Always Wear Gloves When Cutting Jalapenos!



We’ve had quite an eventual weekend since coming back from England, both preparing and going to a Halloween / Moving in Party. Halloween is my favourite holiday of the year so I always throw more enthusiasm into it than any other.


For the past 2 years now I’ve been making a snack called ‘Mummy Jalapeno Poppers’ Not only are they easy to make but they go down really well at parties as! As soon as I walked in with them on Saturday I was met with a ‘Oh, I love it when you guys make these!!’ and proceeded to have 3 people waiting in the kitchen whilst they cooked in the oven.


Here are the ingredients if you want to try and make these for yourself. The ingredients are all pretty common and you should have no problem finding them if England, Norway or anywhere else for that matter.

  • Jalapeño Peppers
  • 200g Softened Cream Cheese (such as Philadelphia)
  • 200g Grated Cheese (personal preference, I used Mozzarella)
  • Pinch Salt
  • Pinch Pepper
  • 1 egg
  • Candy Eyeballs
  • Pillsbury Crescent Rolls / Pizza Dough Roll
  1. First take your jalapenos and slice them in half lengthwise and scoop out the inside.
  2. Then, in a bowl mix together the cream cheese and the grated cheese of your preference. Add a splash of salt and pepper to the mixture.
  3. Fill the jalapeno halves with the mixture you prepared.
  4. Now, unroll the dough roll and cut the pastry into long slices. Use each long slice to wrap around each jalapeno ensuring to leave a small gap about ¾ up for your candy eyes.
  5. Wash the poppers over with egg.
  6. Bake for 10-12 minutes, just until they start to golden.
  7. Once you’ve taken the finished product out from the oven, add two candy eyes to the opening you have left.

WARNING: Do NOT, I repeat, NOT cut and scoop out the jalapenos without using gloves. I’ve made this dish 3 times in total and usually I do not wear any gloves and I’m fine. This time was different. My hands felt like they were literally on fire. I tried everything to get rid of it: milk, sour cream, olive oil, dish soap. Lime. Nothing worked. For 8 hours I tried to stop the burning and it was still extremely bad when I went to bed. I ended up getting up every 30 minutes to get a pack of ice to sleep with my hands on. Not taking the time to protect your hands really isn’t worth the pain!

We had such a lovely time at the Halloween party this weekend dressed as Captain America and Star Lord. Everyone was in such a good mood and I actually took a good amount of photos for a change!

Happy Halloween everyone! Let me know how you’re spending your Halloween!

Beth xx





This week has been insanely busy and therefore I have had hardly any time to write so this post is a bit delayed. We took a short trip back to England for my Graduation day and I whilst I would like to say I’d been looking forward to it, I really hadn’t. I was only really going for my parents, but that is okay and it was worth it to make them happy.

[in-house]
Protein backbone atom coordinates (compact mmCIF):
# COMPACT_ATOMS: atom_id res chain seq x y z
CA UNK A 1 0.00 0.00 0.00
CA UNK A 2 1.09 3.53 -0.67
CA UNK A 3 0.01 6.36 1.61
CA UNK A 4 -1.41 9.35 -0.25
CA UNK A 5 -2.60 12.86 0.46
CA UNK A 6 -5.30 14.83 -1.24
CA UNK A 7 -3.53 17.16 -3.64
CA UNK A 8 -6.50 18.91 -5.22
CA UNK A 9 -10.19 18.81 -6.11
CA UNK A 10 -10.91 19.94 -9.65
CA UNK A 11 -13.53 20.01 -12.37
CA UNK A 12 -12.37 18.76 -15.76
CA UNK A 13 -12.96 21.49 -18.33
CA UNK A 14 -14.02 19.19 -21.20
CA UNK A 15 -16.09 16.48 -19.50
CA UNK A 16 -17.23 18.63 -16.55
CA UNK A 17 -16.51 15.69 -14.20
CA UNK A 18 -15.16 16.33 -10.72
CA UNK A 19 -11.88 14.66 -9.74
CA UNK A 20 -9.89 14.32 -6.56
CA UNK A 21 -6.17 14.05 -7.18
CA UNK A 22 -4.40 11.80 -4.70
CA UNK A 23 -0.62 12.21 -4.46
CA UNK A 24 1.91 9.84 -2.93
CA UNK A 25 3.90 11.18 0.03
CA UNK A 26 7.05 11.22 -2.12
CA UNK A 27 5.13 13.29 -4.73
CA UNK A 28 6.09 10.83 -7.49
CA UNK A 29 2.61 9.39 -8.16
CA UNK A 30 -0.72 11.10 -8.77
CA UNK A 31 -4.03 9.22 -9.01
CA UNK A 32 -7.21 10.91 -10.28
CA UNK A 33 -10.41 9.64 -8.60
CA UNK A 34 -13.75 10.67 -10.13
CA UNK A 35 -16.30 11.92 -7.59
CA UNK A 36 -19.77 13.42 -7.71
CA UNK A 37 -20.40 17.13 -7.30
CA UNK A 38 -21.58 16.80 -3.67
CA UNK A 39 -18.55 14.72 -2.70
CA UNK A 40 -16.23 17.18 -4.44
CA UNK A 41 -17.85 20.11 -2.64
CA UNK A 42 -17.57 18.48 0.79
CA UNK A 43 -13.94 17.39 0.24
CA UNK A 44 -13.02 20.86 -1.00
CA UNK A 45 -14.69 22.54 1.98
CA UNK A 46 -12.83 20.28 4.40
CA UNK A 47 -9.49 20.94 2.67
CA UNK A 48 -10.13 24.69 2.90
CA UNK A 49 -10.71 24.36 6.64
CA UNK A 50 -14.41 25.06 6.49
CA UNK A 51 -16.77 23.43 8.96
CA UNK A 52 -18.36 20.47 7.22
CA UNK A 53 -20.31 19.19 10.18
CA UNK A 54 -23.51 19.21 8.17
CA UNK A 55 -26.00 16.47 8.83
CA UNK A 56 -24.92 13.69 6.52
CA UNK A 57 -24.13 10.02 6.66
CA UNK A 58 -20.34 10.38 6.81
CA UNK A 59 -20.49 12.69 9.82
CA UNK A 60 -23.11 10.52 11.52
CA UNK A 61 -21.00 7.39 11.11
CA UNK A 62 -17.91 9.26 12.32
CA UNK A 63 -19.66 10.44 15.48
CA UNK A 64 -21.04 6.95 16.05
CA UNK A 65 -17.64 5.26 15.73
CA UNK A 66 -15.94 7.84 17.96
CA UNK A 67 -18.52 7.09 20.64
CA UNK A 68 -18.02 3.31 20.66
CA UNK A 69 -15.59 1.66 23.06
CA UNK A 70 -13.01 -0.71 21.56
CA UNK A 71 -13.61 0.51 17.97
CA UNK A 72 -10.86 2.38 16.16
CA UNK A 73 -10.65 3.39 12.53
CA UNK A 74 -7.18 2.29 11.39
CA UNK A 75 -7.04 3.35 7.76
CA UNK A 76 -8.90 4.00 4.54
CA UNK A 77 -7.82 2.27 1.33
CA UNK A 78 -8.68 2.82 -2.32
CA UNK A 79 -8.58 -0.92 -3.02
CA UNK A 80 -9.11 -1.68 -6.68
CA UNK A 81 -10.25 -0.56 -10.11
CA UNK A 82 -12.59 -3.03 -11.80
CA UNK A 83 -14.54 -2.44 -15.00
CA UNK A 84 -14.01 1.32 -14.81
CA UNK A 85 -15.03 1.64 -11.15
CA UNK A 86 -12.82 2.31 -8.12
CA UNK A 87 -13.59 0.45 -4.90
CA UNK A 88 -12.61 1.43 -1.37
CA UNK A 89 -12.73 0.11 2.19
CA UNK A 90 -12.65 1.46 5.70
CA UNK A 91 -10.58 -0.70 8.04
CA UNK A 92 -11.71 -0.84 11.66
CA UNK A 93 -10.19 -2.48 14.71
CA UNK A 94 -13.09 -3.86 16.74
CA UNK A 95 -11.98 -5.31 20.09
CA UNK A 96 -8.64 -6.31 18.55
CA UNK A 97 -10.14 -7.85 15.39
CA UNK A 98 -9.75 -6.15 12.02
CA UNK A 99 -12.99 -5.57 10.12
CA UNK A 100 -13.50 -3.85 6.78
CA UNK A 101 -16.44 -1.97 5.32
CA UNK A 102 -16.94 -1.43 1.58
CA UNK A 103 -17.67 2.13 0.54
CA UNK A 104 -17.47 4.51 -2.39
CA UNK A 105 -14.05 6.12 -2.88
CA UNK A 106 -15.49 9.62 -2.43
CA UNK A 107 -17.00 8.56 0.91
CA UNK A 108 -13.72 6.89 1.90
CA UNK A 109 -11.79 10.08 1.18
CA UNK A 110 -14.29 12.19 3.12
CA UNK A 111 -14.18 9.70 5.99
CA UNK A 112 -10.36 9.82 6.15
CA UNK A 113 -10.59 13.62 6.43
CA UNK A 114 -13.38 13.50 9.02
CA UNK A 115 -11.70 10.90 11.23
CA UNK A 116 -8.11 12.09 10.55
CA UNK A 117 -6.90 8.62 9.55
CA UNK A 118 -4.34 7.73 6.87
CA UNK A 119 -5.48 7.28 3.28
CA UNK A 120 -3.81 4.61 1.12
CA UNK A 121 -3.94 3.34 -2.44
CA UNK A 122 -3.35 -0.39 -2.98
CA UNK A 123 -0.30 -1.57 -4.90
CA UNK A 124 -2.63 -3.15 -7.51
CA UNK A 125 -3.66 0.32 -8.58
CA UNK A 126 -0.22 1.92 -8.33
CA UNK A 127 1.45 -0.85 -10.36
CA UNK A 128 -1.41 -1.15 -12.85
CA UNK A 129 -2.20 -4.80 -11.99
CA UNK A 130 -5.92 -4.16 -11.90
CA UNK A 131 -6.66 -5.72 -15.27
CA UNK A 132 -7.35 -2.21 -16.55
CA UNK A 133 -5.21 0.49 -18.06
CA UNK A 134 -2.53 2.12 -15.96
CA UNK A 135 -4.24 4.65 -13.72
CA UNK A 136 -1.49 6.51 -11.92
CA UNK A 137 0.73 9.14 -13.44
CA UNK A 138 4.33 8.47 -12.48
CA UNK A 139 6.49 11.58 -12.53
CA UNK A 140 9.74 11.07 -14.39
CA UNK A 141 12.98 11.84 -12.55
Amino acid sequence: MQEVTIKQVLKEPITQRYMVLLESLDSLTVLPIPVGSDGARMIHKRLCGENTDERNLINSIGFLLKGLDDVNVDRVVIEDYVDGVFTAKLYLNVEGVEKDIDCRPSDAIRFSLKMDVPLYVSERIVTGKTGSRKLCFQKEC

I finished my degree back in April so it felt odd to wait until now to have the actual graduation. I graduated from the University of Greenwich in London and spent the entirety of my degree studying on their Avery Hill campus (a bit run down) so it was nice to have the graduation ceremony in the Chapel on the Maritime Campus. The view from this campus is simply breath-taking and it has been used for many hit film and TV productions such as Thor: The Dark World, and The Crown.


I took a degree in Psychology and I feel it was not the right decision for me. School systems thrust you into more education and it can be easy to fall into a subject that really doesn’t fit you. I had a gap year before starting at university and I remember how my Sixth form teachers howled at me for it. ‘If you don’t do it now you’ll never go!!’  Turns out it was less of them caring for my life and more that the higher amount of pupils that went straight into university from that school, the more money they would be budgeted. So if you’re currently struggling and want a gap year I heavily suggest you go for it!

At the moment I do not feel that my degree was worth taking and I carried this feeling throughout the whole day at the ceremony and felt a bit blue about the whole thing. I had several reasons for this however, not just for the degree itself.  I was not the best student and although I passed with a 2:1 I hardly attended any lectures or seminars because of overwhelming social anxiety and it made me feel like a bit of a sham to be standing there with everyone else.  It is also very easy to feel this way about your education when residing abroad. Living in Norway you need to know at least the basics of Norwegian to be able to get a job and with my degree and wanting to work in the health sector, this means I definitely need to understand the people I want to help. My current skill set does not allow me to do this and so I’m currently searching for any job and not using my degree. I feel very guilty seeing my partner go out to work every day whilst I stay at home, but for now that is how it has to be. It would have been easier on both of use if he had moved to England in the short time but we both love Norway and I’m sure everything will fall into place in time. It can just get a bit frustrating at times. He was my rock at my graduation ceremony though and I’m very happy he managed to take the time off work to come with me, even if it made it a very short trip.